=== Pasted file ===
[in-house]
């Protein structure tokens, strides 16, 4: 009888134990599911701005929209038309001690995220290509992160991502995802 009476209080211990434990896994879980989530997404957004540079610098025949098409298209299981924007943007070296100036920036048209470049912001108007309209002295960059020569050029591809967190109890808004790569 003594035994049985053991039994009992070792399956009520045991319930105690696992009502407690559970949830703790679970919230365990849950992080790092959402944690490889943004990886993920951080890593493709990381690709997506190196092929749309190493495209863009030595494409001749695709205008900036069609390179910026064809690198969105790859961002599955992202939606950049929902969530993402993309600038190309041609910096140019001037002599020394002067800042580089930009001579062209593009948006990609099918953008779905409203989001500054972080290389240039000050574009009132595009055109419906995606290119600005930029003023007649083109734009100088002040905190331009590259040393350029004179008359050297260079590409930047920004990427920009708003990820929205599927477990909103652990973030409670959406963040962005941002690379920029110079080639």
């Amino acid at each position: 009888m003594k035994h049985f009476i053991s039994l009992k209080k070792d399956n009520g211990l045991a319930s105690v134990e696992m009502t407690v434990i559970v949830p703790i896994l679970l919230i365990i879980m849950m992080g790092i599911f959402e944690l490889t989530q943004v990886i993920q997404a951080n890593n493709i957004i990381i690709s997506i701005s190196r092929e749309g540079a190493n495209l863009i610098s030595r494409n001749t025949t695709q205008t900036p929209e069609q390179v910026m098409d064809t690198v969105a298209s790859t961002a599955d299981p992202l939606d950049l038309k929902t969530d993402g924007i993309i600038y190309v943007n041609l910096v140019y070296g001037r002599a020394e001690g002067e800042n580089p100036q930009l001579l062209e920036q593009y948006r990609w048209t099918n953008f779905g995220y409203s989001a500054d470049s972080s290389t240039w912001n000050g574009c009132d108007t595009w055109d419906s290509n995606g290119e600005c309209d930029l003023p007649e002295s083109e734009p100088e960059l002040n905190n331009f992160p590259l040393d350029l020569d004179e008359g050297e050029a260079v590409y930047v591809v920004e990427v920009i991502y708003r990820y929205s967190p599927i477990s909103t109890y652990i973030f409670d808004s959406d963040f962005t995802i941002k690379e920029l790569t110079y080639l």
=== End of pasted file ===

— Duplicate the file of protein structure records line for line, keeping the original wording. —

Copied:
[in-house]
């Protein structure tokens, strides 16, 4: 009888134990599911701005929209038309001690995220290509992160991502995802 009476209080211990434990896994879980989530997404957004540079610098025949098409298209299981924007943007070296100036920036048209470049912001108007309209002295960059020569050029591809967190109890808004790569 003594035994049985053991039994009992070792399956009520045991319930105690696992009502407690559970949830703790679970919230365990849950992080790092959402944690490889943004990886993920951080890593493709990381690709997506190196092929749309190493495209863009030595494409001749695709205008900036069609390179910026064809690198969105790859961002599955992202939606950049929902969530993402993309600038190309041609910096140019001037002599020394002067800042580089930009001579062209593009948006990609099918953008779905409203989001500054972080290389240039000050574009009132595009055109419906995606290119600005930029003023007649083109734009100088002040905190331009590259040393350029004179008359050297260079590409930047920004990427920009708003990820929205599927477990909103652990973030409670959406963040962005941002690379920029110079080639």
């Amino acid at each position: 009888m003594k035994h049985f009476i053991s039994l009992k209080k070792d399956n009520g211990l045991a319930s105690v134990e696992m009502t407690v434990i559970v949830p703790i896994l679970l919230i365990i879980m849950m992080g790092i599911f959402e944690l490889t989530q943004v990886i993920q997404a951080n890593n493709i957004i990381i690709s997506i701005s190196r092929e749309g540079a190493n495209l863009i610098s030595r494409n001749t025949t695709q205008t900036p929209e069609q390179v910026m098409d064809t690198v969105a298209s790859t961002a599955d299981p992202l939606d950049l038309k929902t969530d993402g924007i993309i600038y190309v943007n041609l910096v140019y070296g001037r002599a020394e001690g002067e800042n580089p100036q930009l001579l062209e920036q593009y948006r990609w048209t099918n953008f779905g995220y409203s989001a500054d470049s972080s290389t240039w912001n000050g574009c009132d108007t595009w055109d419906s290509n995606g290119e600005c309209d930029l003023p007649e002295s083109e734009p100088e960059l002040n905190n331009f992160p590259l040393d350029l020569d004179e008359g050297e050029a260079v590409y930047v591809v920004e990427v920009i991502y708003r990820y929205s967190p599927i477990s909103t109890y652990i973030f409670d808004s959406d963040f962005t995802i941002k690379e920029l790569t110079y080639l």